Dermatology World April 2011 : Page 42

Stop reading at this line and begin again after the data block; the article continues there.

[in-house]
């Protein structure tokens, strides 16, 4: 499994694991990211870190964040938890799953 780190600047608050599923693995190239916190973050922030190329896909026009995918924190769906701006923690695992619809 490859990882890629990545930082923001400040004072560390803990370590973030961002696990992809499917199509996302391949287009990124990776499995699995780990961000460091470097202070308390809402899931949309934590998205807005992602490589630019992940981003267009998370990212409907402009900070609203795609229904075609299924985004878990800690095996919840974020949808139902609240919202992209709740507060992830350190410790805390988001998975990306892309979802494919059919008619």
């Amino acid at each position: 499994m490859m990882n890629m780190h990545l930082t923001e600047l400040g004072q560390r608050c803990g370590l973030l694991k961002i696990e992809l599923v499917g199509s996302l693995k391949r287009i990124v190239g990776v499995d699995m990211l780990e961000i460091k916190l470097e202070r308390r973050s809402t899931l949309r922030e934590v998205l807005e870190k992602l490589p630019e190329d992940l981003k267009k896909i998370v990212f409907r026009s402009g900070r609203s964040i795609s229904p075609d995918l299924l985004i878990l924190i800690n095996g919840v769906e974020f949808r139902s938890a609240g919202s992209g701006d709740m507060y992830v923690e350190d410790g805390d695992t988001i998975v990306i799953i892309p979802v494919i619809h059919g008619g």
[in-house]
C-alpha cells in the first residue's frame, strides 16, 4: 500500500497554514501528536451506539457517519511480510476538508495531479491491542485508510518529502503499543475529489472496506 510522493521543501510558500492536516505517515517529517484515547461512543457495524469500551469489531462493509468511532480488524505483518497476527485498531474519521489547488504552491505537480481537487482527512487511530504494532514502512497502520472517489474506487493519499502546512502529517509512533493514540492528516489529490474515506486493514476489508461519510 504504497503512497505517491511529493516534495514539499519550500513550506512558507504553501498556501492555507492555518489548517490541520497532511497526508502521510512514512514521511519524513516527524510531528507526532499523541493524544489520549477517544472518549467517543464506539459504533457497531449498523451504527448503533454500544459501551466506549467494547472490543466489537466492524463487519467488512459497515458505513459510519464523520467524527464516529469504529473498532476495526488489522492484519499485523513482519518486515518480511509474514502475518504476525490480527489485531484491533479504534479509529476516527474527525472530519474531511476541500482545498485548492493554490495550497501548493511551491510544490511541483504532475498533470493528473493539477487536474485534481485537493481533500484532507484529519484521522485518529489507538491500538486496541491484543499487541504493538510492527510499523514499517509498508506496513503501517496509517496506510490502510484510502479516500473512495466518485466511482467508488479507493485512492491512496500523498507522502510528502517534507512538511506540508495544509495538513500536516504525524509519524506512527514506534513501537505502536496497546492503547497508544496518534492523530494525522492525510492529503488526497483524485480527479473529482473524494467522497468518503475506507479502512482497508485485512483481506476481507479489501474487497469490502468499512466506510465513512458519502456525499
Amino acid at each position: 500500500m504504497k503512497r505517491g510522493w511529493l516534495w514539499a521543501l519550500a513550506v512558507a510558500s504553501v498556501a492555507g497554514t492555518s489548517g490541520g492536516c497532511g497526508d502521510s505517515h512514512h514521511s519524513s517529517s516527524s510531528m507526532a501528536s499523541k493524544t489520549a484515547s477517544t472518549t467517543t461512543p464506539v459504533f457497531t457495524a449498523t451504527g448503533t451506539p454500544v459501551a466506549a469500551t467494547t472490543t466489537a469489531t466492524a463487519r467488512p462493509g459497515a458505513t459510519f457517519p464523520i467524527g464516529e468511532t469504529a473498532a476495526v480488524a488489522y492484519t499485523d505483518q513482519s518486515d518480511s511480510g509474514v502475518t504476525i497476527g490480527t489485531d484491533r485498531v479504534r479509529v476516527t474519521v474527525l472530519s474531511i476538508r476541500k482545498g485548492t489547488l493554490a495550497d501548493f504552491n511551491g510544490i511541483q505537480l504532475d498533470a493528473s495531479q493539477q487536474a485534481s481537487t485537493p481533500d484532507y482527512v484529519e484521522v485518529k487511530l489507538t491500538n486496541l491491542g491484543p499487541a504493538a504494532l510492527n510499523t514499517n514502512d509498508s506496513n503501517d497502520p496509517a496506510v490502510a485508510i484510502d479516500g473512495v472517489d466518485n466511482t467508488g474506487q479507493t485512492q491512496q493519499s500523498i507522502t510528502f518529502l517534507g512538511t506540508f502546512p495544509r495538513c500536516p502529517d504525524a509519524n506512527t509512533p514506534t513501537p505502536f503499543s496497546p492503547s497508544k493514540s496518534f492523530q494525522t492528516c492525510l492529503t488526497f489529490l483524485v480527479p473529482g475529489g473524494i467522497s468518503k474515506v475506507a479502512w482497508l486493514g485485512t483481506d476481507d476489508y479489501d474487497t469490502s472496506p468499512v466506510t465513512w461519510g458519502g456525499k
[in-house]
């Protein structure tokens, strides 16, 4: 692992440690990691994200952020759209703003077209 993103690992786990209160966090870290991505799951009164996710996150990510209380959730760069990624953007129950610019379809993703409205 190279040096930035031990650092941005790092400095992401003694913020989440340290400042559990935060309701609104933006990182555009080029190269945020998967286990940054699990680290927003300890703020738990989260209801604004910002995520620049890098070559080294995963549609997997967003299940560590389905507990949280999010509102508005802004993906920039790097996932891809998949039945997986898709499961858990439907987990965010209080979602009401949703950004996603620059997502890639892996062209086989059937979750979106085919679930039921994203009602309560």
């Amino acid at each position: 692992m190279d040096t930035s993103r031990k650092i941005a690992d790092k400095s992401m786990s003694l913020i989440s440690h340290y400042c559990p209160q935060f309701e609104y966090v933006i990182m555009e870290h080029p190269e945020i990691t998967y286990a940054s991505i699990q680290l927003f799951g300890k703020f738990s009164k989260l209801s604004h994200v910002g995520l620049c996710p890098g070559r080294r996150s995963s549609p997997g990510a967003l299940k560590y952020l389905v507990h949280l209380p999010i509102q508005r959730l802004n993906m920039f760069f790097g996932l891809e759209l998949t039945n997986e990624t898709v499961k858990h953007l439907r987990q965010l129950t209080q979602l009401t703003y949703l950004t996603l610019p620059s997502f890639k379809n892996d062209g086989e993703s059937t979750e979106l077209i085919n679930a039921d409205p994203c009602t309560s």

accolades Emory dermatologist serves as AAMC chair he Association of American Medical Colleges recently named dermatologist T homas J. Lawley, M.D., a professor of dermatology at Emory University in At-lanta, as the new chair of the organization’s board of directors. Dr. Lawley, who is also the dean of the school of medicine at Emory, will chair the AAMC board through October. He is an expert in autoim-mune skin diseases, producing research on the regulation of cell adhesion models and infl ammation. As dean, a position he has held since 1996, he has multiplied the school’s NIH funding fi ve-fold, to $265 million. “It is a tremendous honor for me to lead such a dedicated and diverse group of individuals in my new role as chair of the board of directors of the Association of American Medi-cal Colleges,” Dr. Lawley said. “I look forward to continuing to help steer the nation’s health care agenda and the impor-tant dialogue on the issues aff ecting our future.” – J o h n ca r r u t h e r s celebrating members Members Making A Difference:  Jeffrey thompson, d.o. D E R M ATO LOG I ST T R AV E L S TO H A I T I TO  P ROV I D E V I TA L M E D I CA L CA R E T dermatoloGist Jeffrey thompson, d.o., believes in providing essential care for the world’s most underserved patients. Following the cataclysmic 2010 earthquake in Haiti, Dr. T hompson leveraged connections through his church to travel with a handful of physicians to a small village near Port-au-Prince. Patient demand was incred-ibly high — a number of patients made daylong journeys on foot to receive care and stayed outdoors overnight when demand proved too high to receive care on the day of their arrival. T he only breaks in treatment, Dr. T hompson said, came when the physicians were too fatigued at the end of the day to continue. With a complete lack of medical supplies in the area, the group had to carefully coordinate their trip to maximize the care they were able to deliver. Dr. T hompson has remained an active vol-unteer in Haiti, as well as other developing nations. media highlight In order to position the specialty of dermatology, the Acad-emy maintains relationships with a variety of media nation-wide. On average, Academy staff members respond to 200  media inquiries monthly and provide referrals to Academy  members for interviews.  Recently, Academy members  ellen marmur, m.d. ,  Jessica Wu, m.d. ,  hema sundaram, m.d. , and  heather Woolery-lloyd, m.d. , were featured in an article titled “Sen-sational Skin” in the February  issue of Fitness (circulation:  1,515,065). In the article, each  dermatologist discussed  potential challenges and  treatments associated with  a specific skin tone. To read  this article and other derma-tology stories in the news,  visit the Academy’s Media  Relations Toolkit at www. aad.org/member-tools-and-benefits/media-relations-toolkit.    –Kara JileK “T here are so many rewards. I think the most noticeable one for me was the sense of really making a diff erence — the people were just so appreciative. T hey just didn’t expect anything. T here was no sense of entitlement. Even the smallest little gesture on our part was met with gratitude.” • Dr. Thompson’s group saw hundreds of patients each day, with 100 to 200 often showing up hours before the physicians began the day’s work. • In addition to providing vital medical care, Dr. T hompson’s group also provided dental care to patients. For many of these villagers, even those in their 50s, it was the fi rst time in their lives they were aff orded access to a dentist. • “We saw every kind of disease — from infectious diseases like tu-berculosis and pneumonia to uncontrolled hypertension, scabies, and parasitic infection. T he patients were genuinely appreciative and very glad to see us,” he said. “What hit me fi rst was the poverty and the subsistence lifestyle that the villagers endured — a lack of food, of fresh water, of cleanliness. T here were just no resources.” • Dr. Thompson has taken fi ve trips to deliver care to Haiti, as well as three trips to the Dominican Republic. dw – J o h n ca r r u t h e r s 42   Dermatology WorlD  // April 2011 www.aad.org